Dishes

I too was wondering where to put you. Last night, still speechless
from your strewn sundresses, cello hips and and glittering cityscapes
I washed dishes in my deep basin sink. The steam from the water pasted
dark hair to nape and I scrubbed. I wondered “now, where do I put
you?”

Right now I’ll put you with the plates. Pale blue and slightly curved
along the edges. I have two of you in my cupboard one chipped on the
edge and one cracked down the middle. Don’t worry, I rarely notice
which is which. But as time goes on, perhaps you’ll rise to the bowl.
My favorite dish. The bachelor’s dish.

You’ve cracked open a new part of my brain like a stale egg.
Allowing old and musty words to slip and tumble from my brow where
they sat festering. Now free my words float. My words are waterproof.
My words control beads of water on their oily paws, their bellies
strewn with the shattered shells of crustacea.

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Chinese

When I was a little girl I would have given anything to be Chinese. I was chubby and little like a cabbage patch doll, with unruly brown curls that my white mother knew not how to tame. I had freckles, tan skin dark wet eyes. We spent a lot of time in the library and I’d make piles of books of Chinese art, culture, food language. I would uselessly gaze, lips slightly parted, at the children’s books written in Chinese. It was a fairly strange idea for a child, but I was convinced that if I worked hard enough I could become Chinese. I lost the notion by adolescence, but never lost sight of the idea that hard work opens even the most bizarre and absurd of doors.
What strange doors have you opened, and what have you found?

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Parents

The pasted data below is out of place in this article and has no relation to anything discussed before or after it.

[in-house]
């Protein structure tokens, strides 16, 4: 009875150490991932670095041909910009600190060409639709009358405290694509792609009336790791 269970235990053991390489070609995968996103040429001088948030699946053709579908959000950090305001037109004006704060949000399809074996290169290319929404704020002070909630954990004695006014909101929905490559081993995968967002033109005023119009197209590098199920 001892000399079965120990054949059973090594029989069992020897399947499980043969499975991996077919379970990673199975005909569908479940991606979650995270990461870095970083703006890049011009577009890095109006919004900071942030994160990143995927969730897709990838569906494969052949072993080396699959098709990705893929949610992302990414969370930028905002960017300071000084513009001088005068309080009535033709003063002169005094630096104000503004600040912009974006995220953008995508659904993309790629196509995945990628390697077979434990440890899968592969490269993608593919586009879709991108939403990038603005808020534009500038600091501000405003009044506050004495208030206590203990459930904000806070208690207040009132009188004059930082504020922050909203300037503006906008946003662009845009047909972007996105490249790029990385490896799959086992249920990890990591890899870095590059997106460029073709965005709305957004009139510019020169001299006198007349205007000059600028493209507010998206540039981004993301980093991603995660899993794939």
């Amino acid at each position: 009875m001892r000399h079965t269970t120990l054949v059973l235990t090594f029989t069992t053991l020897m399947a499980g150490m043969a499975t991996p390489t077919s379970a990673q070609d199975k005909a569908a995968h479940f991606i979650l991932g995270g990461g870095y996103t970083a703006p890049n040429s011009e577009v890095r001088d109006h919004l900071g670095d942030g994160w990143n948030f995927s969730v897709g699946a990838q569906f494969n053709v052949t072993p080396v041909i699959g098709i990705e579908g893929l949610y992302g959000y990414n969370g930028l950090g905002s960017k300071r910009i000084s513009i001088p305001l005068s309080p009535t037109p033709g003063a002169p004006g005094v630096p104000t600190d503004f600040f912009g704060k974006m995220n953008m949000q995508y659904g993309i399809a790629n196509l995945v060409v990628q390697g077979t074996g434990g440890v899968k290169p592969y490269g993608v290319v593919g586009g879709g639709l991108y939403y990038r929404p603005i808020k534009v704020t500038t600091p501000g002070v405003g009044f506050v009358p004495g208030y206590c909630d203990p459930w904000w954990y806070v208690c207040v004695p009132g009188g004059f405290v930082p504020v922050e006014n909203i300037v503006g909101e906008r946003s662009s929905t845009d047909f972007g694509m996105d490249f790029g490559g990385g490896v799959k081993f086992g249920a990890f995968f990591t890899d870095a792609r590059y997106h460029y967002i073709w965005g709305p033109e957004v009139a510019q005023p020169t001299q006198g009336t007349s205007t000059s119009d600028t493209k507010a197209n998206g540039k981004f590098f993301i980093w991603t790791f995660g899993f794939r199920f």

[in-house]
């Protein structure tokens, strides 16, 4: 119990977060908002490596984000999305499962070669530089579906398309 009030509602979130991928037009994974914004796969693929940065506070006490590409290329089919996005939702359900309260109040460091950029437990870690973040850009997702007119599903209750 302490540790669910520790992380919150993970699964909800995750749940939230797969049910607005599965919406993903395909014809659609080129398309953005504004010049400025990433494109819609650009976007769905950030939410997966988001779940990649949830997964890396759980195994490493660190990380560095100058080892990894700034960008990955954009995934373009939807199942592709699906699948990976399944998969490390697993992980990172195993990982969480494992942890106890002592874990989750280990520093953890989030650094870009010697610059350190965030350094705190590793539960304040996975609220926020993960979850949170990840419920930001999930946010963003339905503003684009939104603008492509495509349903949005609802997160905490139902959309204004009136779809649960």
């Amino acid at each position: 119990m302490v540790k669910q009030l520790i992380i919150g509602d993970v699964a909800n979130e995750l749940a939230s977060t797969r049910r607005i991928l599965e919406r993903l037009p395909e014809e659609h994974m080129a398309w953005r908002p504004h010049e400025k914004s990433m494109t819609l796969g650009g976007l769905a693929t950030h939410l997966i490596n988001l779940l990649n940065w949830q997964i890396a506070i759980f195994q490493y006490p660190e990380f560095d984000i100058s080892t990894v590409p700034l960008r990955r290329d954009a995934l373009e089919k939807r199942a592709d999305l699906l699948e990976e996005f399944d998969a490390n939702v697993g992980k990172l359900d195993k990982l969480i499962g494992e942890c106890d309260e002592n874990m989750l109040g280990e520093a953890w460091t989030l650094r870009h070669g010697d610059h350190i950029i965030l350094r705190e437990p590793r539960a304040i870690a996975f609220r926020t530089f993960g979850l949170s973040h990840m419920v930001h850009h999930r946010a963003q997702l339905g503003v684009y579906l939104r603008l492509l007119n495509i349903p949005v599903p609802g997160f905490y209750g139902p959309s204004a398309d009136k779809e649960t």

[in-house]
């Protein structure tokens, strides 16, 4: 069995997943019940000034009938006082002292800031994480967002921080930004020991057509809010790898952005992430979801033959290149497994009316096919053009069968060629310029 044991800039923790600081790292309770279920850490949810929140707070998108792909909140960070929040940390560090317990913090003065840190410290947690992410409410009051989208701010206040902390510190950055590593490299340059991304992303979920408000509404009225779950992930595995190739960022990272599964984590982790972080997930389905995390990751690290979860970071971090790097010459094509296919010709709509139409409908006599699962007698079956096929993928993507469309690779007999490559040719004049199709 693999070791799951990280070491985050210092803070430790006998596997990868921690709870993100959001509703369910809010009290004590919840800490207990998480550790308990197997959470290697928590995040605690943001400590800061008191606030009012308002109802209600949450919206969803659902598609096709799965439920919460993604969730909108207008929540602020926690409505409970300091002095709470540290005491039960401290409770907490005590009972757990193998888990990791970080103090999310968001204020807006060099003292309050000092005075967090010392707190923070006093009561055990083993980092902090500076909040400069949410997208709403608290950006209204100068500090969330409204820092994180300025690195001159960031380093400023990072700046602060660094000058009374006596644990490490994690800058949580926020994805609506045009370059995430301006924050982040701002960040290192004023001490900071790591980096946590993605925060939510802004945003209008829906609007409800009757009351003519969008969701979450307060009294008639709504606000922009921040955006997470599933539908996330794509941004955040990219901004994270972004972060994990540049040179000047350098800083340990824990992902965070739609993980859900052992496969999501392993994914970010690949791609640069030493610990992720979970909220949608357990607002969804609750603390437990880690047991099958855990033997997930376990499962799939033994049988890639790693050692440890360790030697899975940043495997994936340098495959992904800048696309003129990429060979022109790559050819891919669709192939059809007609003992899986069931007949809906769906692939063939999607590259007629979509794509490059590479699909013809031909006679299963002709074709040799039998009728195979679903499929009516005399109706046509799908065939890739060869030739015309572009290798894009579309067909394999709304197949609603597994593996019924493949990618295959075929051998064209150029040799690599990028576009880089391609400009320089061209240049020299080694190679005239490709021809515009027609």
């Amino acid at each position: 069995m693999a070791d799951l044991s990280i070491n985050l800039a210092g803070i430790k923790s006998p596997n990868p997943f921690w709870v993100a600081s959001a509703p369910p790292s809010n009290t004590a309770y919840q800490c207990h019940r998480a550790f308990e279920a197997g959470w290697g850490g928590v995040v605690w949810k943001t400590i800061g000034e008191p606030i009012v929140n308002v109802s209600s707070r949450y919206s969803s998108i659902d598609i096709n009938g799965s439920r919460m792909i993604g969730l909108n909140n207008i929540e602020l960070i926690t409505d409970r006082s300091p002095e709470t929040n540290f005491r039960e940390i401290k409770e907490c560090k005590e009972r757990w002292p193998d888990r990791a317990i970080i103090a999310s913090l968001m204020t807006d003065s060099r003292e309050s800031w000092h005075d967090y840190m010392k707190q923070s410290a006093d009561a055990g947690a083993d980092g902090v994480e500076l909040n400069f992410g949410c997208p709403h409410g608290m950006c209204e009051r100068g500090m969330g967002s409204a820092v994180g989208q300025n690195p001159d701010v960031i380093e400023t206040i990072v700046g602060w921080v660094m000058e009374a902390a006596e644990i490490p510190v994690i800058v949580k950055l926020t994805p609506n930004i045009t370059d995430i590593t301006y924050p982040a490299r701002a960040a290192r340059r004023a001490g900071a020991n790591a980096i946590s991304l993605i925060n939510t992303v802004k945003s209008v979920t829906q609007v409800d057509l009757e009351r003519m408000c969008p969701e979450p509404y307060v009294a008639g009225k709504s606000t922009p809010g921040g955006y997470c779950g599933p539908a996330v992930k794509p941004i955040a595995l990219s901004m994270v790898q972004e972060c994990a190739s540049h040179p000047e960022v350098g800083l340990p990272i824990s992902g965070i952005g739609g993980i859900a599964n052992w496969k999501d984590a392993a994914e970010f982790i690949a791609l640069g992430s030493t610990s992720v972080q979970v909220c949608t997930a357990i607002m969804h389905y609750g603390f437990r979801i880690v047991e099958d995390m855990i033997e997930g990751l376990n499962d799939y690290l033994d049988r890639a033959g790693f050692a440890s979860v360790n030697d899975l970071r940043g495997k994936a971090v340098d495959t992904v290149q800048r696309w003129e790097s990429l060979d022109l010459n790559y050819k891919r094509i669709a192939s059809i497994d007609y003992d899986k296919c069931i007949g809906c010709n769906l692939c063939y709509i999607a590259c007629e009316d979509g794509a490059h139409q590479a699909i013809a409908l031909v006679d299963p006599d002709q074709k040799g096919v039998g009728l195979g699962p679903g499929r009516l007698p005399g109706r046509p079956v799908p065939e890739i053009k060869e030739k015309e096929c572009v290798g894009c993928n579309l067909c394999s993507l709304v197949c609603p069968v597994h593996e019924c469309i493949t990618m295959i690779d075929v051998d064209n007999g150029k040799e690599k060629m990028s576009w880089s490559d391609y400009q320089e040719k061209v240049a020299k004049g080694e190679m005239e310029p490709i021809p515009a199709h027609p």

I’m at the Blue Stove eating pie and eaves dropping on a family sharing the torrid past of the father with their delicate daughter. Telling her of adversity. The angry relationships between mother andI’m at the Blue Stove eating pie and eaves dropping on a family sharing the torrid past of the father with their delicate daughter. Telling her of adversity. The angry relationships between mother and son. The one-sided, oneeay street of love and responsibility. Guilt and presence. Secrets and dictatorial demands. One of my (many) faults is that in public I respect little privacy. I love to eaves drop on anyone with a story to tell. I like to carefully eye toddlers and guess what they’ll look like as teens. As old men. I peek over shoulders when strangers text, or follow too closely behind bedroom bound lovers. I sneakily peer into ground floor windows out of the edge of my eye and watch the reflections of beautiful women in the subway window glass. It’s shameful because I sway so greatly between shyness and exhibitionism. If I take I should give as greatly but I don’t. I change clothes with the windows open. Deliberatly cross my legs too slowly while in a dress. Fail to adjust my neckline. I never take phone calls in cafe’s. I tilt my phone while i type this so that no one can see. I never wear skirts much above the knee. I whisper all arguments and smile to cover the furrow in my brow. If there is a way to describe this year, it is the year of awakening. The year of awareness. I know so little and it’s joyous to think of finding trinkets. A silver starfish for understanding my tempermeant. A blue hamza to know my mother by. An oily otter slowly licking the fingers of a man lost at sea. I remember the first time my mother spilled her heart to me about her path. My grandfather, a thick and stocky Sicilian with skin the color and texture of green olives was supposedly a brilliant man for words and numbers but had no handle on his beautiful mind. He’d pull knives on the children, his face becoming slick with sweat at the sign of an unwashed dish, an imaginary cough, an untamed laugh. I have to remind myself… So these are parents, too. son. The one-sided, oneeay street of love and responsibility. Guilt and presence. Secrets and dictatorial demands. One of my (many) faults is that in public I respect little privacy. I love to eaves drop on anyone with a story to tell. I like to carefully eye toddlers and guess what they’ll look like as teens. As old men. I peek over shoulders when strangers text, or follow too closely behind bedroom bound lovers. I sneakily peer into ground floor windows out of the edge of my eye and watch the reflections of beautiful women in the subway window glass. It’s shameful because I sway so greatly between shyness and exhibitionism. If I take I should give as greatly but I don’t. I change clothes with the windows open. Deliberatly cross my legs too slowly while in a dress. Fail to adjust my neckline. I never take phone calls in cafe’s. I tilt my phone while i type this so that no one can see. I never wear skirts much above the knee. I whisper all arguments and smile to cover the furrow in my brow. If there is a way to describe this year, it is the year of awakening. The year of awareness. I know so little and it’s joyous to think of finding trinkets. A silver starfish for understanding my tempermeant. A blue hamza to know my mother by.